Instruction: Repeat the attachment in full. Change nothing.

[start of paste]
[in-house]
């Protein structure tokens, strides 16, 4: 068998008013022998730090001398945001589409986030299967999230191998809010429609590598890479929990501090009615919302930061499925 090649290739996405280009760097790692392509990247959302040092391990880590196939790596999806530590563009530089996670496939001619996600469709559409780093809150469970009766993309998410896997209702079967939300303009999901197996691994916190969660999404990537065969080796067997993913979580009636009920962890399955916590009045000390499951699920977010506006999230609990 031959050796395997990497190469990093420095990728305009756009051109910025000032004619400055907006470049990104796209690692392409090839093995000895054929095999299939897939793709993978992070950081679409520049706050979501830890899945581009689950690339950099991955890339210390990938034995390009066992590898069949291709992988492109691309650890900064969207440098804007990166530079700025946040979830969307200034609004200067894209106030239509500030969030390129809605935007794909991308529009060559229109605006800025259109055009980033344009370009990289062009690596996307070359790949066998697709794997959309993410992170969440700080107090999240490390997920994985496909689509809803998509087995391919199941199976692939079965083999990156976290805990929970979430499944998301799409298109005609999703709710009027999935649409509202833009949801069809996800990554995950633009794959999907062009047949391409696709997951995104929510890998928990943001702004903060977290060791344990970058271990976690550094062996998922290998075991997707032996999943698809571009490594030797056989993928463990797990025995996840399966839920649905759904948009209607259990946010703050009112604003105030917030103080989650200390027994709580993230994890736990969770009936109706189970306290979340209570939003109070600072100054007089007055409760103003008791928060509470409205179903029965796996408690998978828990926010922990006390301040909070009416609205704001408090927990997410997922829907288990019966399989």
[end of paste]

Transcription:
[in-house]
């Protein structure tokens, strides 16, 4: 068998008013022998730090001398945001589409986030299967999230191998809010429609590598890479929990501090009615919302930061499925 090649290739996405280009760097790692392509990247959302040092391990880590196939790596999806530590563009530089996670496939001619996600469709559409780093809150469970009766993309998410896997209702079967939300303009999901197996691994916190969660999404990537065969080796067997993913979580009636009920962890399955916590009045000390499951699920977010506006999230609990 031959050796395997990497190469990093420095990728305009756009051109910025000032004619400055907006470049990104796209690692392409090839093995000895054929095999299939897939793709993978992070950081679409520049706050979501830890899945581009689950690339950099991955890339210390990938034995390009066992590898069949291709992988492109691309650890900064969207440098804007990166530079700025946040979830969307200034609004200067894209106030239509500030969030390129809605935007794909991308529009060559229109605006800025259109055009980033344009370009990289062009690596996307070359790949066998697709794997959309993410992170969440700080107090999240490390997920994985496909689509809803998509087995391919199941199976692939079965083999990156976290805990929970979430499944998301799409298109005609999703709710009027999935649409509202833009949801069809996800990554995950633009794959999907062009047949391409696709997951995104929510890998928990943001702004903060977290060791344990970058271990976690550094062996998922290998075991997707032996999943698809571009490594030797056989993928463990797990025995996840399966839920649905759904948009209607259990946010703050009112604003105030917030103080989650200390027994709580993230994890736990969770009936109706189970306290979340209570939003109070600072100054007089007055409760103003008791928060509470409205179903029965796996408690998978828990926010922990006390301040909070009416609205704001408090927990997410997922829907288990019966399989």